When Arnold Ebiketie got a call from Falcons’ GM Terry Fontenot on d`raft night, it was the culmination of everything he had been through to reach this point in his life. Born in Yaoundé, Cameroon, Ebiketie’s first love was football, the most popular sport in the West-Central African country.
When Ebiketie’s parents, Jean Marie Ebiketie and Guy Susanne, moved him and his three siblings to the United States at age 13, there was no familiarity with American football. While attending Albert Einstein High School in Kensington, Maryland, Ebiketie found that soccer was one of the least popular sports at his school. He later exposed him to football, unaware that seven years later he would be called up to the NFL.
“To go to school with everyone else, there were more basketball and football players,” Ebiketie said. “I wanted to be competitive and bond with the other guys and that’s why I made the switch. First I started with basketball and then I switched to football.”
Being a late bloomer in the sport hasn’t stopped Ebiketie from standing out among guys who have played soccer all their lives. As a naturally competitive and athletic person, traits his father instilled in him made Ebiketie’s transition to the United States smoother. Building those connections with athletes through basketball and football made it easier to adapt to this new environment.
In his three years with Albert Einstein, he played both wide receiver and linebacker, earning co-Defensive Player of the Year and First-team All-Sentinel honors during his senior campaign. He collected 298 receiving yards, three touchdowns, 36 tackles for loss and 21.5 sacks.
As those statistics make clear, football came naturally to the native Cameroonian. His father had developed a love for football while he was still in high school, but his mother didn’t really take it seriously until the scholarship offers started pouring in.
“She started seeing the accolades I got and then she went back and started learning the game and now it’s incredible for my whole family considering I was able to inspire them,” Ebiketie said.
Ebiketie would later take his talents to Temple University, as a defensive target. He led Temple in tackles for losses, forced fumbles and sacks. In a game against South Florida, Ebiketie set a single-game record in tackles for losses and tied for first place in the conference for forced fumbles at the end of that season. In his three seasons with Temple, he realized he had accomplished everything he had planned for himself, but he knew there was still a challenge to take on.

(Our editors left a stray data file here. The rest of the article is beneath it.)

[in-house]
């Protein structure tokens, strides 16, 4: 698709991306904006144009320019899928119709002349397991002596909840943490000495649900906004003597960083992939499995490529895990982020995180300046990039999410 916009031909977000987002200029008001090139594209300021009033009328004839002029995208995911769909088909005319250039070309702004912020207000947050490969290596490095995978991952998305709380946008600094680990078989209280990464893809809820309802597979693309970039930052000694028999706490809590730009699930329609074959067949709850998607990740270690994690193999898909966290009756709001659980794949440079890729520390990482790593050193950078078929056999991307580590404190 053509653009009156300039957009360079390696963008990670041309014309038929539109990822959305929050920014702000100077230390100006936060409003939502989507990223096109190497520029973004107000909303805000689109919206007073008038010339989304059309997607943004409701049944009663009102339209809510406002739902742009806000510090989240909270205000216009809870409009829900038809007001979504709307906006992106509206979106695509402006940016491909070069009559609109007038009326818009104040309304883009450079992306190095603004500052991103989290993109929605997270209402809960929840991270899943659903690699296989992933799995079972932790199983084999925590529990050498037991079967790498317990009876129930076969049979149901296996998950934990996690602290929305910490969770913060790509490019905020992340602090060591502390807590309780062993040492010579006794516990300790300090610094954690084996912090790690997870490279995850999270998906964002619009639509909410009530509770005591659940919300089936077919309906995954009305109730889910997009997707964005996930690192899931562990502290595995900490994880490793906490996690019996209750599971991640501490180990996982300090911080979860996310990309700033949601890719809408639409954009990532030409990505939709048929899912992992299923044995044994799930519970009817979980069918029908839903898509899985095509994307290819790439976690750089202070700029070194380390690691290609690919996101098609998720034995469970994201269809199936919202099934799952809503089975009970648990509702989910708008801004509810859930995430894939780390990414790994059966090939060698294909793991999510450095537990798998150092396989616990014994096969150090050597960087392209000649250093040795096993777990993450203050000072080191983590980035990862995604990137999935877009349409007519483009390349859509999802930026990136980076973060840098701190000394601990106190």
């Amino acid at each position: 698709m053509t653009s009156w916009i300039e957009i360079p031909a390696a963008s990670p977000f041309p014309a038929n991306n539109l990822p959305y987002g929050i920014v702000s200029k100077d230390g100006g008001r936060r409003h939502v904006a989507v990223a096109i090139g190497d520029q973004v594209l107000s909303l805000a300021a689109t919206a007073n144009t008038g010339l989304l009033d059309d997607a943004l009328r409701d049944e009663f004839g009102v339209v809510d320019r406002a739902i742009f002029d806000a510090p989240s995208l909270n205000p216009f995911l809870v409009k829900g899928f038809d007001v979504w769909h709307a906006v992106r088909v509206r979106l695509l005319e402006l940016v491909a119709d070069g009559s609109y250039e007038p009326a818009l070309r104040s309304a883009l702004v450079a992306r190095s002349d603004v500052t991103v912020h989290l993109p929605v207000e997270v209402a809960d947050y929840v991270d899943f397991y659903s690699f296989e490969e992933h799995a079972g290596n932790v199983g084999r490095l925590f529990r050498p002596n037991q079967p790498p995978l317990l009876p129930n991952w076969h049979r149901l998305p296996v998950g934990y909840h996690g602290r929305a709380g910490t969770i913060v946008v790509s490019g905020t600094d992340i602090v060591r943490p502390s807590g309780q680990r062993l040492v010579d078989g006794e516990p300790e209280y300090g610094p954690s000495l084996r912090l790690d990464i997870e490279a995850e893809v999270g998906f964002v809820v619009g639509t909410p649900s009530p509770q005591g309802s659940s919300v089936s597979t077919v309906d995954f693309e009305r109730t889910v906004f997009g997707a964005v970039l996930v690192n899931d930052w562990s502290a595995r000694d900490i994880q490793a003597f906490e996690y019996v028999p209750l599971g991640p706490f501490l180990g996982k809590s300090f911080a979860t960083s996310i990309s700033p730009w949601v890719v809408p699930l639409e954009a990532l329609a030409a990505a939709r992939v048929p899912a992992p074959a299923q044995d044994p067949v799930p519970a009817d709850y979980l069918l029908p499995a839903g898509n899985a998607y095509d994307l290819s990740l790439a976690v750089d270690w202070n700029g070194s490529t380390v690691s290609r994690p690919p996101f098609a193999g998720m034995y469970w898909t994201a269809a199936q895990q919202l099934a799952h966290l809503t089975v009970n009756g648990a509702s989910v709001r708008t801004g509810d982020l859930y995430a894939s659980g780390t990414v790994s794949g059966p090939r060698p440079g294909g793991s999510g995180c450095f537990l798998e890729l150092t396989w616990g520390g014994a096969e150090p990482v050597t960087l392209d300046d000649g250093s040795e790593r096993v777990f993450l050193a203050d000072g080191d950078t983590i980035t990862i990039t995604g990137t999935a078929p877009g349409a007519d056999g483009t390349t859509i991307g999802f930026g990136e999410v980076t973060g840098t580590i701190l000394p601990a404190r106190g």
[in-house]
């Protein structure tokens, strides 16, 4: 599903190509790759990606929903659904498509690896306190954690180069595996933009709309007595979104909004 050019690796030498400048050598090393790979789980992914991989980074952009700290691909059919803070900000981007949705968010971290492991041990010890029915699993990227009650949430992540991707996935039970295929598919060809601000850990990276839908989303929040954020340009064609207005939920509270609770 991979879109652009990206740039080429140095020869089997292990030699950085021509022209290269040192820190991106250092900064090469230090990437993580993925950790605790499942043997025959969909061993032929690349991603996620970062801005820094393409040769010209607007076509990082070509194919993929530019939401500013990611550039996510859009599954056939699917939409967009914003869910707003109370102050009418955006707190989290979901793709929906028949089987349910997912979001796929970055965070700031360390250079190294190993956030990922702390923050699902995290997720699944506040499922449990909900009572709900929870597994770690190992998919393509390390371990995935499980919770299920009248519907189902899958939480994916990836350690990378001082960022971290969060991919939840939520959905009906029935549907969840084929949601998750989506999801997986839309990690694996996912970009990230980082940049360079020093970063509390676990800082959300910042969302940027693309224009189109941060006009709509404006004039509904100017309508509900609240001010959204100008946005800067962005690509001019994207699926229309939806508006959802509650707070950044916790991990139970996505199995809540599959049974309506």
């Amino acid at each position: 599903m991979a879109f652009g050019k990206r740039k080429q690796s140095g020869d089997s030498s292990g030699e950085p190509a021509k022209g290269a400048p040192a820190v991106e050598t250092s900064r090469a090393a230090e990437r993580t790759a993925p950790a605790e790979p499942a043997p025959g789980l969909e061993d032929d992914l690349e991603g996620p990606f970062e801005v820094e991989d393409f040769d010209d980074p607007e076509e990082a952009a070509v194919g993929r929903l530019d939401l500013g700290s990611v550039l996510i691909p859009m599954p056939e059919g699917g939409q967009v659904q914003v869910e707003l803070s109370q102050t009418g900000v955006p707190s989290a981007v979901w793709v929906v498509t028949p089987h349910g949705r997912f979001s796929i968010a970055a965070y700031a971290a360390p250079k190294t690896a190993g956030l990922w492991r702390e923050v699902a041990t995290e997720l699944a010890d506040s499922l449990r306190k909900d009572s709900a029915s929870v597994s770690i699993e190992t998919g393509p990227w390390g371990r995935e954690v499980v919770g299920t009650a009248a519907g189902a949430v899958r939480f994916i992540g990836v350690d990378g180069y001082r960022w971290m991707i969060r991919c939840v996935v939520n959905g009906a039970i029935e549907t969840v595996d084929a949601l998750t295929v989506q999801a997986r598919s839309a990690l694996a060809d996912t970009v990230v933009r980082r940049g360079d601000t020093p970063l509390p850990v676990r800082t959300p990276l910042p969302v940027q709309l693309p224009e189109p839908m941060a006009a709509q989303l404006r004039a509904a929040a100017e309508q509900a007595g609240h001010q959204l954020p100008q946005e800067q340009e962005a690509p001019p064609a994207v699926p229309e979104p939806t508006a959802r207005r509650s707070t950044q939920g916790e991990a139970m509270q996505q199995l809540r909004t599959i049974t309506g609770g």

“As a footballer I was looking for challenges and ways to get better,” said Ebiketie. “I was excited to go to a program like Penn State, the place where you would improve as a football player and also learn how to become a professional in the sport. That was the main reason why I wanted to make that switch and Looking back, I think it’s the best decision I’ve made.”
As a redshirt senior at Penn State, Ebiketie totaled 62 tackles, 17 tackles for loss, 9.5 sacks, two forced fumbles, and was honored twice as the Nittany Lions’ defensive player of the week coaching staff.
After a successful college term, Ebiketie was ready to fulfill his dream of playing professional football at the highest level.
When draft evening finally arrived, Ebiketie’s was surrounded by family in the comfort of his living room. He knew the call would come at any moment.
“You’re getting a little nervous,” Ebiketie said. “When I looked at my phone it said Atlanta, Ga., and I picked it up and spoke to the GM, head coach and owner. It didn’t really sink in until I spoke to them, and all the emotions just came out.”
“It definitely makes it more special when you step back and look at the journey,” Ebiketie said. “There were highs and lows, but I feel like I’ve learned so much along the way through adversity. It’s brought me to where I am now by learning from the mistakes I made then and just being able to overcome them.” improve and recover.”
As Ebiketie gears up for his NFL debut in a few weeks, using the same ruthless mentality he instilled in him early on is what he plans to bring to this Falcons franchise.
“Having the will to get it done,” Ebiketie said, “that’s what motivates me every time I go out.”